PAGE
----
Artificial Intelligence (AI) has emerged as one of the most disruptive forces behind the digital transformation of business. At Microsoft, we believe everyone—developers, data scientists and enterprises—should have access to the benefits of AI to augment human ingenuity in unique and differentiated ways. We’ve been conducting research in AI for more than two decades and infusing it into our products and services. Now we’re bringing it to everyone through simple, yet powerful tools. One of those tools is Microsoft Cognitive Services, a collection of cloud-hosted APIs that let developers easily add AI capabilities for vision, speech, language, knowledge and search into applications, across devices and platforms such as iOS, Android and Windows.
To date more than a million developers have already discovered and tried our Cognitive Services, and many new customers are harnessing the power of AI, such as major auto insurance provider Progressive best known for Flo, its iconic spokesperson. The company wanted to take advantage of customers’ increasing use of mobile channels to interact with its brand. Progressive used Microsoft Azure Bot Service and Cognitive Services to quickly and easily build the Flo Chatbot—currently available on Facebook Messenger—which answers customer questions, provides quotes and even offers a bit of witty banter in Flo’s well-known style.
Today, we’re announcing new milestones for Cognitive Services vision and search services in Azure.
Bringing vision capabilities to every developer
For years, Microsoft researchers have been pushing the boundaries of computer vision, making systems able to more accurately identify images. The following milestones represent one of the many examples of how we’re integrating our research advances into our enterprise services.
Today, I’m pleased to announce the public preview of Custom Vision service on the Azure Portal (Figure 1). Microsoft Custom Vision service makes it possible for developers to easily train a classifier with their own data, export the models and embed these custom classifiers directly in their applications, and run it offline in real time on iOS, Android and many other edge devices. We built Custom Vision with state-of-the-art machine learning that offers developers the ability to train their own classifier to recognize what matters in their scenarios.
With a couple of clicks, Custom Vision service can be used for a multiplicity of scenarios: retailers can easily create models that can auto-classify images from their catalogs (dresses vs shoes, etc.), social sites can more effectively filter and classify images of specific products, or national parks can detect whether images from cameras include wild animals or not. Last month, we also announced Custom Vision Service is able to export models to the CoreML format for iOS 11 and to the TensorFlow format for Android. The exported models are optimized for the constraints of a mobile device, so classification on device happens in real time.
Figure 1: Custom Vision service, now available in Azure preview
The Face API is a generally available cloud-based service that provides face and emotion recognition. It detects the location and attributes of human faces and emotions in an image, which can be used to personalize user experiences. With the Face API, developers can help determine if two faces belong to the same person, identify previously tagged people, find similar-looking faces in a collection, and find or group photos of the same person from a collection.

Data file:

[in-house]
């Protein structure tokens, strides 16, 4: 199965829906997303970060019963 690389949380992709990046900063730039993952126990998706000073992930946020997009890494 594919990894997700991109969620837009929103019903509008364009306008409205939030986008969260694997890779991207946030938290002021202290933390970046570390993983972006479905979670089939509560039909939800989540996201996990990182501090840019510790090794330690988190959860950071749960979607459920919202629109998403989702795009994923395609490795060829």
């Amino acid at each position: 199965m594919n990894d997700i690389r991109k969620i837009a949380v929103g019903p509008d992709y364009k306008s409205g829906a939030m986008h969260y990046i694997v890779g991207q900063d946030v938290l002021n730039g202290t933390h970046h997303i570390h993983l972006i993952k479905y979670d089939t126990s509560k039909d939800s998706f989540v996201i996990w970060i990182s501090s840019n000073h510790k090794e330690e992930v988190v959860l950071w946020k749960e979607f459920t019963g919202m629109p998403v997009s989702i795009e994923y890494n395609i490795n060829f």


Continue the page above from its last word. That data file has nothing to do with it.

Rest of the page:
Starting today, the Face API now integrates several improvements, including million-scale recognition to better help customers for their vision scenarios (Figure 2). The million-scale recognition capabilities represent a new type of person group now with up to a million people, and a new type of face list with up to a million faces. With this update, developers can now teach the Face API to recognize up to 1 million people and still get lightning-fast responses.
Figure 2: The Face API now integrates several improvements, including million-scale recognition
Harnessing search capabilities for every developer
Another key area of AI investment has been around search: everyone around the globe can gather rich information from Bing Search to query the web, but we’re also empowering developers to leverage it through multiple search APIs. Embedding it into any app with a few lines of code, to help users find the right information among the knowledge across the planet.
Part of the search capabilities of Cognitive services, Bing Entity Search brings rich context about people, places, things and local businesses to any app, blog or website for a more engaging user experience. I’m also pleased to announce Bing Entity Search is now generally available today on the Azure Portal.
With Bing Entity Search, developers can now identify the most relevant entity based on searched terms and provide primary details about those entities (Figure 3). Entities spans across multiple international markets and market types including information about famous people, places, movies, TV shows, video games and books.
Many scenarios can be covered with Bing Entity Search: for instance, a messaging app could provide an entity snapshot of a restaurant, making it easier for a group to plan an evening. A social media app could augment users’ photos with information about the locations of each photo. A news app could provide entity snapshots for entities in the article.
Figure 3: Augmenting content with entity search results
Today’s milestones illustrate our commitment to make our AI Platform suitable for every business scenario, with enterprise-grade tools to make application development easier and respecting customers’ data.
I invite you to visit www.azure.com/ai to learn more about how AI can augment and empower your digital transformation efforts. We’ve also launched the AI School to help developers get up to speed with these AI technologies.